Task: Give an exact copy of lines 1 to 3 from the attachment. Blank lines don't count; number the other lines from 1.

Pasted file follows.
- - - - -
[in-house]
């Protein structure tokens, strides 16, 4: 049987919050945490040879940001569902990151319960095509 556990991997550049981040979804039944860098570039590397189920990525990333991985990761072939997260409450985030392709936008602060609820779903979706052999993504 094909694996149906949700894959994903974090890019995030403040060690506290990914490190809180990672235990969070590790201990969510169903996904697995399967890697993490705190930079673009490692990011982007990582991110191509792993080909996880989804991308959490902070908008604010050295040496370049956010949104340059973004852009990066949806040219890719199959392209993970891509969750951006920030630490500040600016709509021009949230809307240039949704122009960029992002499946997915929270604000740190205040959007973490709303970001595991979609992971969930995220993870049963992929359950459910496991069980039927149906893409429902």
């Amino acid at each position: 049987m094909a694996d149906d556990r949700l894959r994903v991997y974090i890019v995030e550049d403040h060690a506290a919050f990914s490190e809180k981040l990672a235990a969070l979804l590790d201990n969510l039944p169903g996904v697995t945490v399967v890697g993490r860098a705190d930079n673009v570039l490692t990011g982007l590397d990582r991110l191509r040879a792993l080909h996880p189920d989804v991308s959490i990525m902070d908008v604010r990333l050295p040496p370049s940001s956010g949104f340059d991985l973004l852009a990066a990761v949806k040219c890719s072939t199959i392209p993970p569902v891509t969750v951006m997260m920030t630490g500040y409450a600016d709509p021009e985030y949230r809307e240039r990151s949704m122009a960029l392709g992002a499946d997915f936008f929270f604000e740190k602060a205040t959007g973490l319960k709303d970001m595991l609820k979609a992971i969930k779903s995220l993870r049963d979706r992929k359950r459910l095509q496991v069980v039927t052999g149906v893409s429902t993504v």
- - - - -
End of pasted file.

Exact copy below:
[in-house]
């Protein structure tokens, strides 16, 4: 049987919050945490040879940001569902990151319960095509 556990991997550049981040979804039944860098570039590397189920990525990333991985990761072939997260409450985030392709936008602060609820779903979706052999993504 094909694996149906949700894959994903974090890019995030403040060690506290990914490190809180990672235990969070590790201990969510169903996904697995399967890697993490705190930079673009490692990011982007990582991110191509792993080909996880989804991308959490902070908008604010050295040496370049956010949104340059973004852009990066949806040219890719199959392209993970891509969750951006920030630490500040600016709509021009949230809307240039949704122009960029992002499946997915929270604000740190205040959007973490709303970001595991979609992971969930995220993870049963992929359950459910496991069980039927149906893409429902």
């Amino acid at each position: 049987m094909a694996d149906d556990r949700l894959r994903v991997y974090i890019v995030e550049d403040h060690a506290a919050f990914s490190e809180k981040l990672a235990a969070l979804l590790d201990n969510l039944p169903g996904v697995t945490v399967v890697g993490r860098a705190d930079n673009v570039l490692t990011g982007l590397d990582r991110l191509r040879a792993l080909h996880p189920d989804v991308s959490i990525m902070d908008v604010r990333l050295p040496p370049s940001s956010g949104f340059d991985l973004l852009a990066a990761v949806k040219c890719s072939t199959i392209p993970p569902v891509t969750v951006m997260m920030t630490g500040y409450a600016d709509p021009e985030y949230r809307e240039r990151s949704m122009a960029l392709g992002a499946d997915f936008f929270f604000e740190k602060a205040t959007g973490l319960k709303d970001m595991l609820k979609a992971i969930k779903s995220l993870r049963d979706r992929k359950r459910l095509q496991v069980v039927t052999g149906v893409s429902t993504v």